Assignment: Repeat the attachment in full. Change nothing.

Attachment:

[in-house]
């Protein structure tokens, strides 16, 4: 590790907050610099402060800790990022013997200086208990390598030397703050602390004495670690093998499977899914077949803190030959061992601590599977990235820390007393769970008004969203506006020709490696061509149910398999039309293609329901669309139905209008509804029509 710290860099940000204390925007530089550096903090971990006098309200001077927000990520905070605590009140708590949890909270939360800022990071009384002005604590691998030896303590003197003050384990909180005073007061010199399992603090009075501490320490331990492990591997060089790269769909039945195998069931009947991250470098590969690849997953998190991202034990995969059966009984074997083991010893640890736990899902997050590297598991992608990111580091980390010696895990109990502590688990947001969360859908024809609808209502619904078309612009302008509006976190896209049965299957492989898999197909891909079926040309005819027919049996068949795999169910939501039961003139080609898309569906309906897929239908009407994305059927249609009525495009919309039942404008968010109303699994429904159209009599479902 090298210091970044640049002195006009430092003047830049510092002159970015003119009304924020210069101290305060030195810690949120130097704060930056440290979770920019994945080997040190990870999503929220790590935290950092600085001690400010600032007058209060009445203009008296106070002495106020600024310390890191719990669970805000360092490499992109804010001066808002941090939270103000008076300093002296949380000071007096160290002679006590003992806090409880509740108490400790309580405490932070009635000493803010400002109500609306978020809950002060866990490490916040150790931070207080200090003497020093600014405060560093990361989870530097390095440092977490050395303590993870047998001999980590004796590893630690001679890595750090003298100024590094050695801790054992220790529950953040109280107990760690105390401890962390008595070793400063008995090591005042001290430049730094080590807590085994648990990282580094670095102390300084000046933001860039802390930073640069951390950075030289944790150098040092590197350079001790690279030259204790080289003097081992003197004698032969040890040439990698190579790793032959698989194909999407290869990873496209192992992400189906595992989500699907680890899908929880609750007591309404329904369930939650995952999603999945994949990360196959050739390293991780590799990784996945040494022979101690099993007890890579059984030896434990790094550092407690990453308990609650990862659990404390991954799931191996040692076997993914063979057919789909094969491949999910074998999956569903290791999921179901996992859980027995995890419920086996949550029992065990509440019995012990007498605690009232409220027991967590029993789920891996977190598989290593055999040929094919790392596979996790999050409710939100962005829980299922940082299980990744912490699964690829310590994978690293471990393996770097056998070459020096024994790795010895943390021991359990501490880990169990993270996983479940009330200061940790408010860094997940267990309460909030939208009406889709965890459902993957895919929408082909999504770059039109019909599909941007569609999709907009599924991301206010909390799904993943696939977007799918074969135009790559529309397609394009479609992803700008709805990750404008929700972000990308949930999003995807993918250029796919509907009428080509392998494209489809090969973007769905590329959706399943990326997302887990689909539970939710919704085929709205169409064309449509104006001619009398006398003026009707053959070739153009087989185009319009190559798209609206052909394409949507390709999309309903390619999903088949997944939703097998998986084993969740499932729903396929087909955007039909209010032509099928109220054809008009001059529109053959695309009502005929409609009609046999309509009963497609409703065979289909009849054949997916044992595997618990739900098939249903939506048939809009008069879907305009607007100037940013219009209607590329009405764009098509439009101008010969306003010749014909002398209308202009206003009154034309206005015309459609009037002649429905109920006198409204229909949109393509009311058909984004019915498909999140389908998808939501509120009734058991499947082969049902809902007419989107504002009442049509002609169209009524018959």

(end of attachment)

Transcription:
[in-house]
């Protein structure tokens, strides 16, 4: 590790907050610099402060800790990022013997200086208990390598030397703050602390004495670690093998499977899914077949803190030959061992601590599977990235820390007393769970008004969203506006020709490696061509149910398999039309293609329901669309139905209008509804029509 710290860099940000204390925007530089550096903090971990006098309200001077927000990520905070605590009140708590949890909270939360800022990071009384002005604590691998030896303590003197003050384990909180005073007061010199399992603090009075501490320490331990492990591997060089790269769909039945195998069931009947991250470098590969690849997953998190991202034990995969059966009984074997083991010893640890736990899902997050590297598991992608990111580091980390010696895990109990502590688990947001969360859908024809609808209502619904078309612009302008509006976190896209049965299957492989898999197909891909079926040309005819027919049996068949795999169910939501039961003139080609898309569906309906897929239908009407994305059927249609009525495009919309039942404008968010109303699994429904159209009599479902 090298210091970044640049002195006009430092003047830049510092002159970015003119009304924020210069101290305060030195810690949120130097704060930056440290979770920019994945080997040190990870999503929220790590935290950092600085001690400010600032007058209060009445203009008296106070002495106020600024310390890191719990669970805000360092490499992109804010001066808002941090939270103000008076300093002296949380000071007096160290002679006590003992806090409880509740108490400790309580405490932070009635000493803010400002109500609306978020809950002060866990490490916040150790931070207080200090003497020093600014405060560093990361989870530097390095440092977490050395303590993870047998001999980590004796590893630690001679890595750090003298100024590094050695801790054992220790529950953040109280107990760690105390401890962390008595070793400063008995090591005042001290430049730094080590807590085994648990990282580094670095102390300084000046933001860039802390930073640069951390950075030289944790150098040092590197350079001790690279030259204790080289003097081992003197004698032969040890040439990698190579790793032959698989194909999407290869990873496209192992992400189906595992989500699907680890899908929880609750007591309404329904369930939650995952999603999945994949990360196959050739390293991780590799990784996945040494022979101690099993007890890579059984030896434990790094550092407690990453308990609650990862659990404390991954799931191996040692076997993914063979057919789909094969491949999910074998999956569903290791999921179901996992859980027995995890419920086996949550029992065990509440019995012990007498605690009232409220027991967590029993789920891996977190598989290593055999040929094919790392596979996790999050409710939100962005829980299922940082299980990744912490699964690829310590994978690293471990393996770097056998070459020096024994790795010895943390021991359990501490880990169990993270996983479940009330200061940790408010860094997940267990309460909030939208009406889709965890459902993957895919929408082909999504770059039109019909599909941007569609999709907009599924991301206010909390799904993943696939977007799918074969135009790559529309397609394009479609992803700008709805990750404008929700972000990308949930999003995807993918250029796919509907009428080509392998494209489809090969973007769905590329959706399943990326997302887990689909539970939710919704085929709205169409064309449509104006001619009398006398003026009707053959070739153009087989185009319009190559798209609206052909394409949507390709999309309903390619999903088949997944939703097998998986084993969740499932729903396929087909955007039909209010032509099928109220054809008009001059529109053959695309009502005929409609009609046999309509009963497609409703065979289909009849054949997916044992595997618990739900098939249903939506048939809009008069879907305009607007100037940013219009209607590329009405764009098509439009101008010969306003010749014909002398209308202009206003009154034309206005015309459609009037002649429905109920006198409204229909949109393509009311058909984004019915498909999140389908998808939501509120009734058991499947082969049902809902007419989107504002009442049509002609169209009524018959």